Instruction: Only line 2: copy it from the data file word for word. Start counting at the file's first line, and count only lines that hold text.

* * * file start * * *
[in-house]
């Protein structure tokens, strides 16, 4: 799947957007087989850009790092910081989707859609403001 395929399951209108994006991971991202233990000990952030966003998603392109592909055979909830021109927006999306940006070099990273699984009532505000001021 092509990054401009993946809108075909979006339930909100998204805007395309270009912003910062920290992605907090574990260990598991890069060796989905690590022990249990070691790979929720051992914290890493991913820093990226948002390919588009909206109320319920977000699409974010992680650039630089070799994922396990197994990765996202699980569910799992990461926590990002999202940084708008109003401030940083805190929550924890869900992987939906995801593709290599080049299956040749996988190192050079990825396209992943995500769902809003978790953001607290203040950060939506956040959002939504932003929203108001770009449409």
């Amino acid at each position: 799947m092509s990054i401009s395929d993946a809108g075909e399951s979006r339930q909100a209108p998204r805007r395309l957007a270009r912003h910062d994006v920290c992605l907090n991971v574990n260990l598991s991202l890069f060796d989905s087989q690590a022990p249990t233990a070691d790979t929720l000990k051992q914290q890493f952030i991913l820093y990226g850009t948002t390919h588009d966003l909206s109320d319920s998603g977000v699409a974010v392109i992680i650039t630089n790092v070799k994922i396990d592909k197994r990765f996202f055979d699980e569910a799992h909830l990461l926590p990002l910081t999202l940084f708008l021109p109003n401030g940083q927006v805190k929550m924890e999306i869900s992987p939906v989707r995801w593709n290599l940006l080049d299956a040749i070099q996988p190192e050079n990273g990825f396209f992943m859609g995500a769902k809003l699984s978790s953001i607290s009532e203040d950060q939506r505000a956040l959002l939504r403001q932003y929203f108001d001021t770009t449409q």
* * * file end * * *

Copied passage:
């Protein structure tokens, strides 16, 4: 799947957007087989850009790092910081989707859609403001 395929399951209108994006991971991202233990000990952030966003998603392109592909055979909830021109927006999306940006070099990273699984009532505000001021 092509990054401009993946809108075909979006339930909100998204805007395309270009912003910062920290992605907090574990260990598991890069060796989905690590022990249990070691790979929720051992914290890493991913820093990226948002390919588009909206109320319920977000699409974010992680650039630089070799994922396990197994990765996202699980569910799992990461926590990002999202940084708008109003401030940083805190929550924890869900992987939906995801593709290599080049299956040749996988190192050079990825396209992943995500769902809003978790953001607290203040950060939506956040959002939504932003929203108001770009449409």